|Intel DP67BG P67-Express Motherboard|
|Reviews - Featured Reviews: Motherboards|
|Written by David Ramsey|
|Monday, 03 January 2011|
Page 17 of 17
DP67BG Burrage Final Thoughts
I think of the P67 chipset as "P55 Plus". It's the top of the range of Intel's Cougar Point line, which comprises five mobile and four desktop chipsets. It adds significant new features such as native SATA 6Gb/s, support for automated performance tuning (when XTU catches up, anyway), and official support for DDR3-1600 memory.
But there are some downsides, too: although the 8 PCIe lanes provided by the chipset (the Sandy Bridge processors supply 16 PCIe lanes) are now version 2.0, supporting 5GT/s bandwidth as opposed to the P55's 8 lanes of 2.5GT/s bandwidth, there are still only 24 PCIe lanes total on a P67 system, which pales in comparison to the 40 lanes available on an X58 system and the 42 lanes available on an AMD 890FX system. The DP67BG has the advantage of supporting NVIDIA SLI, which the AMD chipset does not, but not all P67 Express motherboards support it: for example, the ASUS P8P67 motherboard doesn't support SLI, while the ASUS P8P67 EVO does, so you should check your motherboard specifications carefully if you plan to run a P67/NVIDIA SLI system.
But if you're a CrossFireX afficionado, the AMD system lets you run tri-CrossFireX, and even with three video cards, you don't have to worry about "stealing" PCIe lanes from your SATA 6Gb/s or SuperSpeed USB 3.0 ports. I suspect this PCIe limitation was a marketing decision: given the performance of a P67/2600K system, adding more PCIe lanes would make X58 systems almost irrelevant. Of course I expect to see high-end P67 systems adding more lanes with NVIDIA NF200 chips as we've seen in the P55 world.
Another point is Intel's decision to make the chipset base clock the reference for almost every clock on the system, which removes base clock frequency increases as an overclocking mechanism. Although any Sandy Bridge chip can increase its multiplier by 4 bins (when used with a P67 Express chipset), this still leaves a lot of potential performance on the table: the non-K Core i7-2600 will be limited to a maximum multiplier of 38, significantly below the 41 I achieved with the Intel board and the 46 I reached with the ASUS motherboards. And if you choose a motherboard based on a desktop Cougar Point chipset other than the P67 Express, you won't be able to overclock the CPU cores at all, since Intel's press materials note that "P67 Express chipset required for core overclocking."
If the P67 Express chipset is somewhat disappointing, the Intel DP67BG Desktop Board is nonetheless a credible effort to build a high-end motherboard around it. With features like 4 PWM-controllable fan headers, power and reset buttons, a POST code display and init-sequence LEDs, and even the whimsical lighted skull logo, it seems Intel is serious about addressing the P67 Express enthusiast market. I found the overclocking abilities disappointing, but I expect this is mostly the result of a very early BIOS and production boards should be a lot better (especially given that Intel's press kit makes a point of emphasizing the overclocking and auto-tuning abilities of the P67 in combination with an unlocked processor and the Intel Extreme Tuning utility).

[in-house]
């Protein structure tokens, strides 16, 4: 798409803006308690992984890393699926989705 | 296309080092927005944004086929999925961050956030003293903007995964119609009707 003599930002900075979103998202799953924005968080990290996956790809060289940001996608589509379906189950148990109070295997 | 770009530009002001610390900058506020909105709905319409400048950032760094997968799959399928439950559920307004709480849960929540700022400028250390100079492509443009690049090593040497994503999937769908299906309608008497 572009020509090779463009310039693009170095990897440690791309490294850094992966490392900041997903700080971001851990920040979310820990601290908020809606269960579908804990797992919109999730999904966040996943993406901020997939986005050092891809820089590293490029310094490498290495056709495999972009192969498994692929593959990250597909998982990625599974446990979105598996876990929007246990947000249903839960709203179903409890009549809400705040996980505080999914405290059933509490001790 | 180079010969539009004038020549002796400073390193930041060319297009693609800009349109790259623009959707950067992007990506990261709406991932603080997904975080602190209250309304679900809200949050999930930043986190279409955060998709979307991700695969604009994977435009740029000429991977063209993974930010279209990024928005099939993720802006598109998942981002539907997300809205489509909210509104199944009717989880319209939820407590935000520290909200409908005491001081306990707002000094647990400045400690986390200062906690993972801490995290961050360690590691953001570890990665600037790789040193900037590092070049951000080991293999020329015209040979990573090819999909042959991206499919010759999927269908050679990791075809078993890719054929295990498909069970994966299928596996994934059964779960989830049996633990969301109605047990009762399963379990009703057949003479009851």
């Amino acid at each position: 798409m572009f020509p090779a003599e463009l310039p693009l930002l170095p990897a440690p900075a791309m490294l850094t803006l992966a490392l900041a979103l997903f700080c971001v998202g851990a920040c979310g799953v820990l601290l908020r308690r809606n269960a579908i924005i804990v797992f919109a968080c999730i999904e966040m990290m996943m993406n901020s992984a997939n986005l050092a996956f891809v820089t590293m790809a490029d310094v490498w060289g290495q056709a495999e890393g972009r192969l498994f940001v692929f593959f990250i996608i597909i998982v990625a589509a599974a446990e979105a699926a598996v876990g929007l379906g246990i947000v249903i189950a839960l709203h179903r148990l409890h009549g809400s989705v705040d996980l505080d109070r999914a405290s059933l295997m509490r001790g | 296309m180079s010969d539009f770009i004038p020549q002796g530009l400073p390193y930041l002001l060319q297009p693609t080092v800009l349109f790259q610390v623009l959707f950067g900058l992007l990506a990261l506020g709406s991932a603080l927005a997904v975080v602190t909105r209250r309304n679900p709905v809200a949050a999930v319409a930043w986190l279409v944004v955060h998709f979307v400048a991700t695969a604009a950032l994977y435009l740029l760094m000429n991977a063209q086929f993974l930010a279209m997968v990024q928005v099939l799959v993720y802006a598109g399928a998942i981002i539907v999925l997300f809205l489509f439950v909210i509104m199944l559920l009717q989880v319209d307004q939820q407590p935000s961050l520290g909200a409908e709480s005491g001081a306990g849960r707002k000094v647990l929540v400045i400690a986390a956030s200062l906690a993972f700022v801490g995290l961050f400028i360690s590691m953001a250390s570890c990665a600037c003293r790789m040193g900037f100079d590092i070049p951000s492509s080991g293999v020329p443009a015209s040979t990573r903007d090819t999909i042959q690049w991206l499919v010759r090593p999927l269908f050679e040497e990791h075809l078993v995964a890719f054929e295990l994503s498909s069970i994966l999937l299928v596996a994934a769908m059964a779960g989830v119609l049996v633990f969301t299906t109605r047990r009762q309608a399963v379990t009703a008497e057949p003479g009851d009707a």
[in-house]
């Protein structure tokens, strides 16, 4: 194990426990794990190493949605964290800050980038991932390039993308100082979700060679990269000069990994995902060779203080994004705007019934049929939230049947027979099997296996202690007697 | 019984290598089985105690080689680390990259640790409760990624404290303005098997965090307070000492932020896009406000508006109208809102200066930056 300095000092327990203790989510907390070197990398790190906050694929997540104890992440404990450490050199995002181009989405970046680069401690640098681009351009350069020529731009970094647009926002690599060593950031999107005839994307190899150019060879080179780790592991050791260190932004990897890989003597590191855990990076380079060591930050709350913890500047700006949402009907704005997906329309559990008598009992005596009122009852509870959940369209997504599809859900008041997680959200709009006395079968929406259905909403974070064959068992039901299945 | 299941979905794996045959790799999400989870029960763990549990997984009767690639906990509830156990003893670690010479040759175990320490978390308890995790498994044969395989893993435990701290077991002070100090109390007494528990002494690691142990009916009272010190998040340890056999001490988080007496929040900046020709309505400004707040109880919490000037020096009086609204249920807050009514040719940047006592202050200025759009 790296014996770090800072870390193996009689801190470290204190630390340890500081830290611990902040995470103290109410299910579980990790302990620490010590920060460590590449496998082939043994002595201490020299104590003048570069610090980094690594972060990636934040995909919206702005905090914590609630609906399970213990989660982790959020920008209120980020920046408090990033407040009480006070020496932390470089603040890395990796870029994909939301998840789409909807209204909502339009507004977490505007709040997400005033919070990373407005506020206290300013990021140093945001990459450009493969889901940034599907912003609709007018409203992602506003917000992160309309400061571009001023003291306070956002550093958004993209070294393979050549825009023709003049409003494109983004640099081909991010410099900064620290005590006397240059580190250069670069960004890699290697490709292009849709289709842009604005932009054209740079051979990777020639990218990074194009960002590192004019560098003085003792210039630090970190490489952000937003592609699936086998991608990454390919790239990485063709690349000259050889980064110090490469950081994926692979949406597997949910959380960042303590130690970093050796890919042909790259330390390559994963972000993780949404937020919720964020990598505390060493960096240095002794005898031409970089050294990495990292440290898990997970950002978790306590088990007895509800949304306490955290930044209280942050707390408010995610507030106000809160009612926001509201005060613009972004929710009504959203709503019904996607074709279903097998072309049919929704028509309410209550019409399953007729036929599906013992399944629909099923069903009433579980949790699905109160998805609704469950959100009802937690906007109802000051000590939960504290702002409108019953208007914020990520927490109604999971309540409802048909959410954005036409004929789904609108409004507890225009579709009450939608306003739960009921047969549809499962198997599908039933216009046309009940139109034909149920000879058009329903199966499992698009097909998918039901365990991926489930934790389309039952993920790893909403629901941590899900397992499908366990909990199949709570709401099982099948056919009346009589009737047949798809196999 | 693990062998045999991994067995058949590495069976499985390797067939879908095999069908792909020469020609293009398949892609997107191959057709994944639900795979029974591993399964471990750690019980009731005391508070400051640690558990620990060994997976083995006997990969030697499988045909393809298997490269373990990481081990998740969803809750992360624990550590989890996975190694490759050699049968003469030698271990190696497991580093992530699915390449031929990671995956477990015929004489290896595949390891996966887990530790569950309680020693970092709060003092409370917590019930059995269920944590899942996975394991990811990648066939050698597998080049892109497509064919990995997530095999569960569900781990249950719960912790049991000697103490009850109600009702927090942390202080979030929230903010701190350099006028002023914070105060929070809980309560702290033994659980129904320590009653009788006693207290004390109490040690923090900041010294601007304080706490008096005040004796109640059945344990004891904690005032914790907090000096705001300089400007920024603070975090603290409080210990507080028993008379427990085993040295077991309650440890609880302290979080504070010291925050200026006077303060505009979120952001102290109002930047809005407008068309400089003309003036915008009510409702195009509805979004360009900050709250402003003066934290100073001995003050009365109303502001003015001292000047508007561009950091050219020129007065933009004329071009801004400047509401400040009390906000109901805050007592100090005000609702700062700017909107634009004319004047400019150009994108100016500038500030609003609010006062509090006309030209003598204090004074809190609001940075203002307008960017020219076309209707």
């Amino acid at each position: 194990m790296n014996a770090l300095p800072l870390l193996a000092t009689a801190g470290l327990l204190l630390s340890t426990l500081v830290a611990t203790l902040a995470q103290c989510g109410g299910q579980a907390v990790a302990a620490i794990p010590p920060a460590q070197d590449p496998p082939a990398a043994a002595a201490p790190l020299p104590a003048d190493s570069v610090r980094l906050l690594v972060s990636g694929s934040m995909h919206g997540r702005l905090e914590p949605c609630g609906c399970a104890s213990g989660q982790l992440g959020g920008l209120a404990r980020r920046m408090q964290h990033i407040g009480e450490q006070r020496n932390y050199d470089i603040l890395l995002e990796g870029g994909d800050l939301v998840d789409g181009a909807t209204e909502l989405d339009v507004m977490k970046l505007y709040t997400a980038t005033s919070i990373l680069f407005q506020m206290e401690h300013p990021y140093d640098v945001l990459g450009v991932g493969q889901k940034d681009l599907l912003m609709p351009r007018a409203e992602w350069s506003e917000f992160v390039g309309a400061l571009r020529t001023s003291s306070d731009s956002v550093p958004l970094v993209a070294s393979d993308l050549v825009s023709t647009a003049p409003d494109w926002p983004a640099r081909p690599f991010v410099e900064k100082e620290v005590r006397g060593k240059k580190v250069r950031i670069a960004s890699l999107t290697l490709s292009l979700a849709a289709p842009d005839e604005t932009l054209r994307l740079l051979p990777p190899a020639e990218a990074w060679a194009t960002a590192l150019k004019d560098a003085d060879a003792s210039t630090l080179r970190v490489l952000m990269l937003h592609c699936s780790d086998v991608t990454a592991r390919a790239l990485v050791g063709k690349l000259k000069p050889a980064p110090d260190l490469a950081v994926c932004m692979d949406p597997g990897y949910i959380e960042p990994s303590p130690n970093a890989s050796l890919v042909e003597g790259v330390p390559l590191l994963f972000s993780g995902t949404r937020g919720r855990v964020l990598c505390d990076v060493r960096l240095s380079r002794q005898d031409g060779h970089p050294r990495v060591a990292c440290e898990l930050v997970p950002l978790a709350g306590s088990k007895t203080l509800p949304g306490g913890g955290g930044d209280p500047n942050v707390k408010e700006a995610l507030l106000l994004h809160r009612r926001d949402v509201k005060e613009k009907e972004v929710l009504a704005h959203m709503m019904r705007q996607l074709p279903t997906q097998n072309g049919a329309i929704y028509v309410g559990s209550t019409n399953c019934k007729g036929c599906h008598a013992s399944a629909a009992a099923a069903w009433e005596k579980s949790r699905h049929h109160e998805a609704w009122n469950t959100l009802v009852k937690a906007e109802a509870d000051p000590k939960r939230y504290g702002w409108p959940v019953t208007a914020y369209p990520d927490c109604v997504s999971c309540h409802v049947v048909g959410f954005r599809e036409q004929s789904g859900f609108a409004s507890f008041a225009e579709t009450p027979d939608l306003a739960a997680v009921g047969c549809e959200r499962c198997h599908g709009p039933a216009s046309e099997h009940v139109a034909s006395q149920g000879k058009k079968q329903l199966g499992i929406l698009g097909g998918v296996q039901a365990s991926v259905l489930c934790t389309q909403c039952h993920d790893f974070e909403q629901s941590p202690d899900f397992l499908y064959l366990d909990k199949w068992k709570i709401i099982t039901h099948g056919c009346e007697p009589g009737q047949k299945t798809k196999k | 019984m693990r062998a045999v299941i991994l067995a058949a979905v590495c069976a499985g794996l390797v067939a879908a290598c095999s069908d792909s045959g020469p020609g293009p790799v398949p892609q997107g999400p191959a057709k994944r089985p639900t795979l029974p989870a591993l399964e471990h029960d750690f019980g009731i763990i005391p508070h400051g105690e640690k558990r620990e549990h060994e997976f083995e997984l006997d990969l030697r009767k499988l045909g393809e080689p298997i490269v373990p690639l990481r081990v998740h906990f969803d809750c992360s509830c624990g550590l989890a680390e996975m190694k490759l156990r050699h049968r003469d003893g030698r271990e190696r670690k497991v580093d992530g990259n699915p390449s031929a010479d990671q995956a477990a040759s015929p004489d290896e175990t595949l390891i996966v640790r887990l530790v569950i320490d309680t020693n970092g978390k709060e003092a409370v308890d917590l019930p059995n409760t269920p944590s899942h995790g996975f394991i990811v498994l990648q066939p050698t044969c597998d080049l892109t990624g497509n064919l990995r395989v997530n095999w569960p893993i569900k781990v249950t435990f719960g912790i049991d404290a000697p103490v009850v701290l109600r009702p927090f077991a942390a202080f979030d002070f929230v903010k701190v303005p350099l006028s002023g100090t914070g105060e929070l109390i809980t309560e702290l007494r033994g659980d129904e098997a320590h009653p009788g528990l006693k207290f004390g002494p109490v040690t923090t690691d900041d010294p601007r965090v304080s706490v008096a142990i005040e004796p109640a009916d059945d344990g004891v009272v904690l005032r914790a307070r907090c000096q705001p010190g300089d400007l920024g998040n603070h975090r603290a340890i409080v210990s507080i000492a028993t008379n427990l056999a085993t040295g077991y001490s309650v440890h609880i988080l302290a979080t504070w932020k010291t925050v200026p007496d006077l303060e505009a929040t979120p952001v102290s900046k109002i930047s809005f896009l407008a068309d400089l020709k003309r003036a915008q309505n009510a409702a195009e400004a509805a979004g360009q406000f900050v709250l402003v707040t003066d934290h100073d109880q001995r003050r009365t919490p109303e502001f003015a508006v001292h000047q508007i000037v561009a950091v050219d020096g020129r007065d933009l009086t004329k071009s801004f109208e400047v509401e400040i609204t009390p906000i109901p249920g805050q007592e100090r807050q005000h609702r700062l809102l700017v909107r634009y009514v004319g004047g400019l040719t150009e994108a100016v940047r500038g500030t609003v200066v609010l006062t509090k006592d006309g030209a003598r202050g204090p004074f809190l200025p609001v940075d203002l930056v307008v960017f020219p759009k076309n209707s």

Intel DP67BG Conclusion
Although we strive to be as objective as possible, any review will reflect to some extent the perceptions and biases of the reviewer. Also, keep in mind that the computer market is very volatile, and that today's killer super product can easily become yesterday's also-ran as the market competition changes. Don't base a purchase decision solely on this review, but use it as part of your research.
Since Benchmark Reviews did not receive the full retail package of the Intel DP67BG motherboard, nor do we know the suggested retail price, we can't rate the board's value. However, we can report on the other aspects of the board.
The physical quality of the board is excellent. There are none of the small indications of rushed production like misaligned solder masks or components. Little touches like labelling the front panel connectors and making all the fan connectors red so you can easily find them indicates someone at Intel put some thought into this board.
I was especially impressed by the board's layout, and Intel's decision to eschew of legacy ports like floppy and IDE, which opens up board space for both innovations (like the sequential-LED POST status display) and fun features like the flashing-eyed skull. The slot layout is excellent, maximizing the potential of the board when equipped with two double-wide video cards.
Functionally, the Intel DP67BG has the features one expects of an enthusiast-level board: on-board power and reset switches; a POST code display, all-PWM fans, the "Back to BIOS" button for recovering from failed overclocks, and the robust power supply cicuitry needed to support stable overclocks...BIOS permitting.
With an updated BIOS, the Intel DP67BG motherboard would make an excellent basis for an enthusiast-level P67 system...especially with a windowed case so you can see the skull.
+ Excellent slot layout
- Immature BIOS limits overclocking
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